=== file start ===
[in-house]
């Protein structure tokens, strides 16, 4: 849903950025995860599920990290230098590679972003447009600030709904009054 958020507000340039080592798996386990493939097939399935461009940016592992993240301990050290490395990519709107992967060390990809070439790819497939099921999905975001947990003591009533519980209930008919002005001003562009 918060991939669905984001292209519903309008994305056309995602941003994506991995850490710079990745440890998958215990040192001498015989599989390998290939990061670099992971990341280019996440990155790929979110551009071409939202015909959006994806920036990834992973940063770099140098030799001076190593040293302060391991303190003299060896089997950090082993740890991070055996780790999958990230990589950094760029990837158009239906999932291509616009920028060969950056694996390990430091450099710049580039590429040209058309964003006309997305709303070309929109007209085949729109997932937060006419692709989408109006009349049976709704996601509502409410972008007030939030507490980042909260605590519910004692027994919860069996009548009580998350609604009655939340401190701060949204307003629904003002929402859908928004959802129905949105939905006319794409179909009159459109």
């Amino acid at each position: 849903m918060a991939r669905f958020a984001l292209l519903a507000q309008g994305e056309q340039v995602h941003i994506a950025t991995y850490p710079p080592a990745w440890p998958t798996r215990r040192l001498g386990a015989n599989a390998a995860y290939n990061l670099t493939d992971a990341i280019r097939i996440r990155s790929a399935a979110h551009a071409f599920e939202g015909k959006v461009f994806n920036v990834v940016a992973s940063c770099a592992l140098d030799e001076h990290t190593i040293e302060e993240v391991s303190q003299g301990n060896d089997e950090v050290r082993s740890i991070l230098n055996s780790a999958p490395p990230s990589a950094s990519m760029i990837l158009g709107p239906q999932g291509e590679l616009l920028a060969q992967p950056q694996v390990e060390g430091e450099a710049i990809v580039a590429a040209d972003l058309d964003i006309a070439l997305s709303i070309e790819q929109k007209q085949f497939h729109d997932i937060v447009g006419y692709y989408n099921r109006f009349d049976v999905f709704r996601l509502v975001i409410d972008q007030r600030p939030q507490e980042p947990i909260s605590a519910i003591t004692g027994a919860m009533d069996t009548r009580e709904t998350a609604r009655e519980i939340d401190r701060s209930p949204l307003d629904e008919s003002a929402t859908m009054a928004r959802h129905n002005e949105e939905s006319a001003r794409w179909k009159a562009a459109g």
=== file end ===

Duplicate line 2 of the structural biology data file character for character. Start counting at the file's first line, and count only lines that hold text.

């Protein structure tokens, strides 16, 4: 849903950025995860599920990290230098590679972003447009600030709904009054 958020507000340039080592798996386990493939097939399935461009940016592992993240301990050290490395990519709107992967060390990809070439790819497939099921999905975001947990003591009533519980209930008919002005001003562009 918060991939669905984001292209519903309008994305056309995602941003994506991995850490710079990745440890998958215990040192001498015989599989390998290939990061670099992971990341280019996440990155790929979110551009071409939202015909959006994806920036990834992973940063770099140098030799001076190593040293302060391991303190003299060896089997950090082993740890991070055996780790999958990230990589950094760029990837158009239906999932291509616009920028060969950056694996390990430091450099710049580039590429040209058309964003006309997305709303070309929109007209085949729109997932937060006419692709989408109006009349049976709704996601509502409410972008007030939030507490980042909260605590519910004692027994919860069996009548009580998350609604009655939340401190701060949204307003629904003002929402859908928004959802129905949105939905006319794409179909009159459109």